- Woodman Museum. Just up the street, this old-fashioned and unabashedly eclectic “cabinet of curiosities” collection reflects the range of Dover history, natural history, and arts. The centerpiece is its 1675 William Damm garrison house, now under protective cover. The rough-hewn structure survived the 1684 massacre when Indians attacked the frontier settlement in retaliation for atrocities committed by Major Walderne (or Waldron). Its most popular attraction, though, is the two-headed snake, now badly deteriorating, or maybe the four-legged chicken. And then there are the dolls.
- Garrison Hill observation tower. Tucked away on a small hill just north of downtown, this green metal lookout has fantastic views of the classic downtown and the forests and mountains around us. Supposedly you can see the Atlantic, but for me, that scene always blends into the eastern horizon. The short hike from our house, up through a small forest, always impresses our guests.
- Strolling. It’s a pedestrian-friendly town. Around the downtown, the old neighborhoods, with their blend of architectural styles and history, are fun to wander. Add to that the community trail, with one leg following an old railroad line through backyards and over the river, where there’s an impressively redesigned bridge, and another leg leading up to Watkins Falls through scenes that could easily be in the White Mountains further north. Can’t complain about getting exercise when it’s like this.
- Pub crawl. I’ve already mentioned Smuttynose, named for a variety of mottle-faced seals that lend their moniker to one of the Isles of Shoals, but with Dover’s large proportion of University of New Hampshire students also living in town, our small city does have a lively bar scene. Key stops to hit are the Brickhouse and Cara Irish Pub, for live music, and Sonny’s, for a Brooklyn kind of buzz. Fury’s Publick House, Thompson Tavern, the Farm (with a lovely deck overlooking the river), 603 (named for our telephone area code), and Thirsty Moose Taphouse (for sports fans or a wide array of draughts on tap). Chapel and Main also brews its own, while presenting some fine cuisine. The Garrison City Beerworks, a sampling house for brews they’ll happily can for you to take home, is open on a more limited afternoon schedule, and it’s often crowded, meaning you can easily join in on some animated conversations.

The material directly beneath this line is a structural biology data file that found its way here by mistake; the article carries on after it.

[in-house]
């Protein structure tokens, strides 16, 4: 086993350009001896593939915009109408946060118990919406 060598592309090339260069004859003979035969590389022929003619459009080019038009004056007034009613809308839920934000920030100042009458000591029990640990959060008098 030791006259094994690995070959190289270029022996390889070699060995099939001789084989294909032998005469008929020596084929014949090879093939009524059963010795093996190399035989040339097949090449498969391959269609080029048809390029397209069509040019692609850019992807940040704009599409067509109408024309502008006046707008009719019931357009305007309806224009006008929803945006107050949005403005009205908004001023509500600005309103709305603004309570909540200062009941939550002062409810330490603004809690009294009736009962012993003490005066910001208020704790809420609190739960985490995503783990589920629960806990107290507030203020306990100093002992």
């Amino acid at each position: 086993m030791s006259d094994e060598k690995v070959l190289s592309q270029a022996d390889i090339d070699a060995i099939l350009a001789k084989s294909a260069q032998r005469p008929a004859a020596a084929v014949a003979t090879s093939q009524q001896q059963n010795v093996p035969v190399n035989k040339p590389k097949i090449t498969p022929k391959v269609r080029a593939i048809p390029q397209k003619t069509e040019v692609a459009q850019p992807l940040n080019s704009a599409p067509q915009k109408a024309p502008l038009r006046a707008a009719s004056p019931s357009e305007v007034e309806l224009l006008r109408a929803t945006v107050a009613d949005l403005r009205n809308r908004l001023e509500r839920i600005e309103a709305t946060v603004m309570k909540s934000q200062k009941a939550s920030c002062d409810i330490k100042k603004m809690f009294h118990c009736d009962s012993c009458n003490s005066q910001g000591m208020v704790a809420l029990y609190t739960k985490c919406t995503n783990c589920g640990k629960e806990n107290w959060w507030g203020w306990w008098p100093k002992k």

- Dining. Food is always part of travel, and I just mentioned some fine dining options. Now let’s add Dos Amigos, for good inexpensive Mexican; Kaophums, for amazing Thai; and Embers and Blue Latitudes, both on the upscale side, all in a close orb around downtown. For breakfast or lunch, Two Home Cooks is awesome.
- Tendercrop Farm. Until recently, this was Tuttles, America’s oldest family-owned farm and locally known as Tuttle’s Red Barn, a prompt for the title of this blog. In addition to the store in the barn, the farm has expanded into something of a destination, with animal exhibits, picnic areas, trails, and special events. The fresh corn on the cob and eggs are the focus of our regular visits.
- Red’s Shoe Barn. It’s not really a barn, but the exterior is painted bright red – another local prompt for the name of this blog. The place has more footwear options than all the stores at the mall put together and is a back-to-school tradition for many families in much of New England. It’s just around the corner from our place.
Since this list aims at year-’round options, I’ve neglected special events like the Labor Day weekend Greek Festival (opa!) coming up or the big Apple Harvest Day the first Saturday in October or all the things happening at the University of New Hampshire one town over.
What’s something special to do where you live?